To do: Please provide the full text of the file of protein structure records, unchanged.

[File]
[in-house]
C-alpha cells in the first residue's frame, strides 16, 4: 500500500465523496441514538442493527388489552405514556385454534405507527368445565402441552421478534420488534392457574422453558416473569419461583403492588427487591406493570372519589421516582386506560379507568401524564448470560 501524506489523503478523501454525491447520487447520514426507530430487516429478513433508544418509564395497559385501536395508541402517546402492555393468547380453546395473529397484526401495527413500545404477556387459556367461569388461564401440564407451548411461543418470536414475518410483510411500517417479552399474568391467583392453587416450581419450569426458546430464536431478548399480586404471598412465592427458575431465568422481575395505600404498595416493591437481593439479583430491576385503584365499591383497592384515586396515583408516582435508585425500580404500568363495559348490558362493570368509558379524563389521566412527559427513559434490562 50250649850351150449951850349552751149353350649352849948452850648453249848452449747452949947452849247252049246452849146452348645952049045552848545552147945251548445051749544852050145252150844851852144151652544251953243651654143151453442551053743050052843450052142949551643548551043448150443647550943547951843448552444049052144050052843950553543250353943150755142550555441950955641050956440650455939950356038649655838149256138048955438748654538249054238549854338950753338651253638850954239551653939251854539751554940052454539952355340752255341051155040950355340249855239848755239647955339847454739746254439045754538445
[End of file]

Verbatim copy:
[in-house]
C-alpha cells in the first residue's frame, strides 16, 4: 500500500465523496441514538442493527388489552405514556385454534405507527368445565402441552421478534420488534392457574422453558416473569419461583403492588427487591406493570372519589421516582386506560379507568401524564448470560 501524506489523503478523501454525491447520487447520514426507530430487516429478513433508544418509564395497559385501536395508541402517546402492555393468547380453546395473529397484526401495527413500545404477556387459556367461569388461564401440564407451548411461543418470536414475518410483510411500517417479552399474568391467583392453587416450581419450569426458546430464536431478548399480586404471598412465592427458575431465568422481575395505600404498595416493591437481593439479583430491576385503584365499591383497592384515586396515583408516582435508585425500580404500568363495559348490558362493570368509558379524563389521566412527559427513559434490562 50250649850351150449951850349552751149353350649352849948452850648453249848452449747452949947452849247252049246452849146452348645952049045552848545552147945251548445051749544852050145252150844851852144151652544251953243651654143151453442551053743050052843450052142949551643548551043448150443647550943547951843448552444049052144050052843950553543250353943150755142550555441950955641050956440650455939950356038649655838149256138048955438748654538249054238549854338950753338651253638850954239551653939251854539751554940052454539952355340752255341051155040950355340249855239848755239647955339847454739746254439045754538445